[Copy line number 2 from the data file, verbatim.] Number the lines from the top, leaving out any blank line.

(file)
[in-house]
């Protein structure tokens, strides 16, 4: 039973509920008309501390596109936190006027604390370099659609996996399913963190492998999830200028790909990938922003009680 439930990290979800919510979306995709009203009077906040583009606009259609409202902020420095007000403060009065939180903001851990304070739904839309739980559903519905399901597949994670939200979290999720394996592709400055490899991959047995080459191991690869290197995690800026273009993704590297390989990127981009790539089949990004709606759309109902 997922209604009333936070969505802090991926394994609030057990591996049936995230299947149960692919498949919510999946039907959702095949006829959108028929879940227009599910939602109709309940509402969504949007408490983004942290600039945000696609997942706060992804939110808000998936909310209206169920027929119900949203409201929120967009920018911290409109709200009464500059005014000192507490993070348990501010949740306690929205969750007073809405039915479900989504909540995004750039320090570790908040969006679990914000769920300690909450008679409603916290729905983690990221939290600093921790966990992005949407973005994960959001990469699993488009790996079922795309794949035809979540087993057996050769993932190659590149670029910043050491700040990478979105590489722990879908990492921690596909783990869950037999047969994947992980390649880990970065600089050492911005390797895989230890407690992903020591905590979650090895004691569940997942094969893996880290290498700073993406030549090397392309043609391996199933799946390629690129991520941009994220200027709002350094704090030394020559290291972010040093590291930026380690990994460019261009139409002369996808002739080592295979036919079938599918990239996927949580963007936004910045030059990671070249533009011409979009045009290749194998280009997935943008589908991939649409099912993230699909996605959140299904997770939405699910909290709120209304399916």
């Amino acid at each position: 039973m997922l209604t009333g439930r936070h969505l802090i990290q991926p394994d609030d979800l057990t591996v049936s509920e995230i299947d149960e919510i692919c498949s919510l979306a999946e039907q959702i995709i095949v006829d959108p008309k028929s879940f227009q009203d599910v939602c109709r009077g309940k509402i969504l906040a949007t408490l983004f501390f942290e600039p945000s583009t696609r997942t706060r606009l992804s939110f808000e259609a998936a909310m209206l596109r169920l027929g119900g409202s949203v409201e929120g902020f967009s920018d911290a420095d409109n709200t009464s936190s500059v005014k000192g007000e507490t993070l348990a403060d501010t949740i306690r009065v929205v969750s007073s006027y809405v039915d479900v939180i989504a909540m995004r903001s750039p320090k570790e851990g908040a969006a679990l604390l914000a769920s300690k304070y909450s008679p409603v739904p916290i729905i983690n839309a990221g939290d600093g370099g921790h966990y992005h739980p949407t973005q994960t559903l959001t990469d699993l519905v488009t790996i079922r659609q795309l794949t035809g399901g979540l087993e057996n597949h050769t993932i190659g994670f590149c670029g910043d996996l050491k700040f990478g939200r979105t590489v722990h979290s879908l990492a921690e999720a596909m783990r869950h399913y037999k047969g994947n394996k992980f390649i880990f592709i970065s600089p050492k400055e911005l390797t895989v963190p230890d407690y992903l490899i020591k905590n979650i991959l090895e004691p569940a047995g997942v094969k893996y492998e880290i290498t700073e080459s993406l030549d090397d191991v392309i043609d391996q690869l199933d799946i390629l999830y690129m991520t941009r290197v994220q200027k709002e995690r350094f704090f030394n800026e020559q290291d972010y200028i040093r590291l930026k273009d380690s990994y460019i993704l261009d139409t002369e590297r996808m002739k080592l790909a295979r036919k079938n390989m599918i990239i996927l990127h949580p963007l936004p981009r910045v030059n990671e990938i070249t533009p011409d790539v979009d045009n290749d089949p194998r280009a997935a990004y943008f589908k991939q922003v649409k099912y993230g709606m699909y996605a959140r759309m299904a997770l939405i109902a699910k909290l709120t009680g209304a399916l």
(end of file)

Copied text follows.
């Protein structure tokens, strides 16, 4: 039973509920008309501390596109936190006027604390370099659609996996399913963190492998999830200028790909990938922003009680 439930990290979800919510979306995709009203009077906040583009606009259609409202902020420095007000403060009065939180903001851990304070739904839309739980559903519905399901597949994670939200979290999720394996592709400055490899991959047995080459191991690869290197995690800026273009993704590297390989990127981009790539089949990004709606759309109902 997922209604009333936070969505802090991926394994609030057990591996049936995230299947149960692919498949919510999946039907959702095949006829959108028929879940227009599910939602109709309940509402969504949007408490983004942290600039945000696609997942706060992804939110808000998936909310209206169920027929119900949203409201929120967009920018911290409109709200009464500059005014000192507490993070348990501010949740306690929205969750007073809405039915479900989504909540995004750039320090570790908040969006679990914000769920300690909450008679409603916290729905983690990221939290600093921790966990992005949407973005994960959001990469699993488009790996079922795309794949035809979540087993057996050769993932190659590149670029910043050491700040990478979105590489722990879908990492921690596909783990869950037999047969994947992980390649880990970065600089050492911005390797895989230890407690992903020591905590979650090895004691569940997942094969893996880290290498700073993406030549090397392309043609391996199933799946390629690129991520941009994220200027709002350094704090030394020559290291972010040093590291930026380690990994460019261009139409002369996808002739080592295979036919079938599918990239996927949580963007936004910045030059990671070249533009011409979009045009290749194998280009997935943008589908991939649409099912993230699909996605959140299904997770939405699910909290709120209304399916």